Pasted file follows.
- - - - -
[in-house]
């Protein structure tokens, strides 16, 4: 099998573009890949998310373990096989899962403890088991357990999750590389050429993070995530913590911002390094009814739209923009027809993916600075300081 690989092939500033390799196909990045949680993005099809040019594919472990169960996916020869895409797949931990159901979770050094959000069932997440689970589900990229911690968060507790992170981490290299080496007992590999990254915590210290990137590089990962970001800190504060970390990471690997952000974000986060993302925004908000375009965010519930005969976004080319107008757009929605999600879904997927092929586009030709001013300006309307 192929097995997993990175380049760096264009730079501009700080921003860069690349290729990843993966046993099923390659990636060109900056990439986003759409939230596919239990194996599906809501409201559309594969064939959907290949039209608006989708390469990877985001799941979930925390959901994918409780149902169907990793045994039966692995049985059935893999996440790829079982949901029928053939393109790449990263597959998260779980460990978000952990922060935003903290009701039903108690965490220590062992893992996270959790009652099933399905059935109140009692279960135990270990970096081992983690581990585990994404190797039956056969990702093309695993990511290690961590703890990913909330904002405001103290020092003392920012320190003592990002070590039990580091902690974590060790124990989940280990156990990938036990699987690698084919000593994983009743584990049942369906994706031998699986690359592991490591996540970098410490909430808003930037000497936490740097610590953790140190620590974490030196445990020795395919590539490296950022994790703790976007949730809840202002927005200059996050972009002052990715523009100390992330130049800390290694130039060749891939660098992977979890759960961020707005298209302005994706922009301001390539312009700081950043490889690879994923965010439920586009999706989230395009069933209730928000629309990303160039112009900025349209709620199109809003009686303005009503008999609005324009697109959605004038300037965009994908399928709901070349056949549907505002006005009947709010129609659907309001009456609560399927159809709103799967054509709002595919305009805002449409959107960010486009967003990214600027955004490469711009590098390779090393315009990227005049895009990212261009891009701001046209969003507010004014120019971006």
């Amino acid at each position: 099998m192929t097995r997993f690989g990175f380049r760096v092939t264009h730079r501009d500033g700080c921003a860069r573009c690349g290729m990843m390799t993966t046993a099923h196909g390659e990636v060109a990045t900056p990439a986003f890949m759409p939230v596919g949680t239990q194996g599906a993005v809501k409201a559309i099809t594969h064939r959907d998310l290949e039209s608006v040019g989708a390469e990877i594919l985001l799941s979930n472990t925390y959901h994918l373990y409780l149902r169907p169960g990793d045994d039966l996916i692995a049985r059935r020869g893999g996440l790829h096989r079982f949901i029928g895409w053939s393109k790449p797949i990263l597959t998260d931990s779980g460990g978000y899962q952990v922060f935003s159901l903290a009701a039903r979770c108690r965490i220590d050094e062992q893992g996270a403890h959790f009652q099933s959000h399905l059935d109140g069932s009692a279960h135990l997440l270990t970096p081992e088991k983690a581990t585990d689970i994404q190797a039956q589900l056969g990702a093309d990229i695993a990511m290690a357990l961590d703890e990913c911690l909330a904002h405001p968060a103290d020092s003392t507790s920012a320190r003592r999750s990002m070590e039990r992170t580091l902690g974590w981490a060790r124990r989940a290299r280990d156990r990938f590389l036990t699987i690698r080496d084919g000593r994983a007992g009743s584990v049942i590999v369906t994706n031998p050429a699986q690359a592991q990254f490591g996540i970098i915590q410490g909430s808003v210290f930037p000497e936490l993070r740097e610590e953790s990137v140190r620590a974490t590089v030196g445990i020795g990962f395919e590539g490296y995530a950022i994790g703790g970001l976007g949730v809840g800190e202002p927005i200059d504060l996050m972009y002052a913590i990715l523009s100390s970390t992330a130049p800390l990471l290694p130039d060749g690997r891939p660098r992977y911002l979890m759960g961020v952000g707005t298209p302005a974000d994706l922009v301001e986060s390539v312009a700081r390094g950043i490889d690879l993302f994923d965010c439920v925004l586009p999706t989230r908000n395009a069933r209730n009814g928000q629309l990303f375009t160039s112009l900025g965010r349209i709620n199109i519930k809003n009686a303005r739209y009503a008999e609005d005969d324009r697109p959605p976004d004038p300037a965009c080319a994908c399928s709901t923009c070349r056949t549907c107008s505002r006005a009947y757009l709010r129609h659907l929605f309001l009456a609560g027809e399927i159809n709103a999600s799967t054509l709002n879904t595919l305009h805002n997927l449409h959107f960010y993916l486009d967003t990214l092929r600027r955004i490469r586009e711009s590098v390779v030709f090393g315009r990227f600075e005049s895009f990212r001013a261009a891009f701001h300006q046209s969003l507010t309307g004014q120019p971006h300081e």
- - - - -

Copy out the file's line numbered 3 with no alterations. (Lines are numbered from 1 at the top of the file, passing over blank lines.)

């Amino acid at each position: 099998m192929t097995r997993f690989g990175f380049r760096v092939t264009h730079r501009d500033g700080c921003a860069r573009c690349g290729m990843m390799t993966t046993a099923h196909g390659e990636v060109a990045t900056p990439a986003f890949m759409p939230v596919g949680t239990q194996g599906a993005v809501k409201a559309i099809t594969h064939r959907d998310l290949e039209s608006v040019g989708a390469e990877i594919l985001l799941s979930n472990t925390y959901h994918l373990y409780l149902r169907p169960g990793d045994d039966l996916i692995a049985r059935r020869g893999g996440l790829h096989r079982f949901i029928g895409w053939s393109k790449p797949i990263l597959t998260d931990s779980g460990g978000y899962q952990v922060f935003s159901l903290a009701a039903r979770c108690r965490i220590d050094e062992q893992g996270a403890h959790f009652q099933s959000h399905l059935d109140g069932s009692a279960h135990l997440l270990t970096p081992e088991k983690a581990t585990d689970i994404q190797a039956q589900l056969g990702a093309d990229i695993a990511m290690a357990l961590d703890e990913c911690l909330a904002h405001p968060a103290d020092s003392t507790s920012a320190r003592r999750s990002m070590e039990r992170t580091l902690g974590w981490a060790r124990r989940a290299r280990d156990r990938f590389l036990t699987i690698r080496d084919g000593r994983a007992g009743s584990v049942i590999v369906t994706n031998p050429a699986q690359a592991q990254f490591g996540i970098i915590q410490g909430s808003v210290f930037p000497e936490l993070r740097e610590e953790s990137v140190r620590a974490t590089v030196g445990i020795g990962f395919e590539g490296y995530a950022i994790g703790g970001l976007g949730v809840g800190e202002p927005i200059d504060l996050m972009y002052a913590i990715l523009s100390s970390t992330a130049p800390l990471l290694p130039d060749g690997r891939p660098r992977y911002l979890m759960g961020v952000g707005t298209p302005a974000d994706l922009v301001e986060s390539v312009a700081r390094g950043i490889d690879l993302f994923d965010c439920v925004l586009p999706t989230r908000n395009a069933r209730n009814g928000q629309l990303f375009t160039s112009l900025g965010r349209i709620n199109i519930k809003n009686a303005r739209y009503a008999e609005d005969d324009r697109p959605p976004d004038p300037a965009c080319a994908c399928s709901t923009c070349r056949t549907c107008s505002r006005a009947y757009l709010r129609h659907l929605f309001l009456a609560g027809e399927i159809n709103a999600s799967t054509l709002n879904t595919l305009h805002n997927l449409h959107f960010y993916l486009d967003t990214l092929r600027r955004i490469r586009e711009s590098v390779v030709f090393g315009r990227f600075e005049s895009f990212r001013a261009a891009f701001h300006q046209s969003l507010t309307g004014q120019p971006h300081e």